The White House on Thursday declined to say whether President Biden maintains confidence in Internal Revenue Service Commissioner Charles Rettig amid allegations that the Trump appointee subjected top FBI officials to tax audits.
When pressed on the matter Thursday, White House press secretary Karine Jean-Pierre declined to comment on whether Mr. Rettig will keep his job after his term as commissioner ends in November.
“He is up in November,” she said. “He is the commissioner of the IRS, part of the administration. So I’m just going to leave it at that.”
The New York Times reported on Wednesday that on Mr. Rettig’s watch, who was appointed to lead the IRS in 2018, former FBI Director James Comey and Deputy Director Andrew McCabe were subjected to tax audits, which the IRS says are performed at random.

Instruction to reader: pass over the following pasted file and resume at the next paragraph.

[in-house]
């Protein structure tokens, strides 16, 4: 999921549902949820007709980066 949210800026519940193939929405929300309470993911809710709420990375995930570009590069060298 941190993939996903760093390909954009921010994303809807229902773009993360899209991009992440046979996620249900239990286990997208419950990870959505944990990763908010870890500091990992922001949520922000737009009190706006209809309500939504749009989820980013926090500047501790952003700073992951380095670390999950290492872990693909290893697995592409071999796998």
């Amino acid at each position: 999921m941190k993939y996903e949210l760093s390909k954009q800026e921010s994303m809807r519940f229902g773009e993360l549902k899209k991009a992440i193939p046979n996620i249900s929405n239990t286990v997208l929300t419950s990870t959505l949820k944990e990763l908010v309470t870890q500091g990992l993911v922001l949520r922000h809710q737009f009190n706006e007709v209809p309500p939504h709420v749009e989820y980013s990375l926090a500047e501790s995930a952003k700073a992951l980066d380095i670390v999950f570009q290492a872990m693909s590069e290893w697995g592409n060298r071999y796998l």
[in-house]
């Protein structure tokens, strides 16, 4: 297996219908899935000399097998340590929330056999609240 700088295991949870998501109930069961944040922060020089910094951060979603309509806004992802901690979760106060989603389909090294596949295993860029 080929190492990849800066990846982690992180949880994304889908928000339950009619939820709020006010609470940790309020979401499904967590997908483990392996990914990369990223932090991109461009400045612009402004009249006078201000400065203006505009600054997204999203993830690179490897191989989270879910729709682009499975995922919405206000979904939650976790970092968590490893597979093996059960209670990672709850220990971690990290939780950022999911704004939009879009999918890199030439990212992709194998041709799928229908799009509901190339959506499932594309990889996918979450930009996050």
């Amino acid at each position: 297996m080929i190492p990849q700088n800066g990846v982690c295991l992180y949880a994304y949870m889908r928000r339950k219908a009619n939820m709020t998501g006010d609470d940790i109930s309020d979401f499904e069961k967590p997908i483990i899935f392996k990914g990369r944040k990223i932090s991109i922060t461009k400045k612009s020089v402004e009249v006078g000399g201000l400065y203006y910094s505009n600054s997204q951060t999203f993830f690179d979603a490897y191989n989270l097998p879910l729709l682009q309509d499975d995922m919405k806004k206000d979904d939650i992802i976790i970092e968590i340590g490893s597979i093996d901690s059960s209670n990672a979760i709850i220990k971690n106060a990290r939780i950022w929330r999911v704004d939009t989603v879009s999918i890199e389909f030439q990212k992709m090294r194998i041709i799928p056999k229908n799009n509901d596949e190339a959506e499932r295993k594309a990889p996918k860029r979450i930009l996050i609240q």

Mr. Comey was selected for the audit in 2017 as part of a pool of about 5,000 tax returns out of 153 million people who filed that year. Two years later, Mr. McCabe was among 8,000 returns to be selected for the audit out of 154 million return filings.
Both men were foes of former President Donald Trump.
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Mr. Trump has said he did not know about the audits. The IRS has denied any wrongdoing and said it referred the matter to the Treasury Inspector General for Tax Administration for further review.
Mr. Rettig personally contacted the inspector general after being made aware of the audits, according to the statement.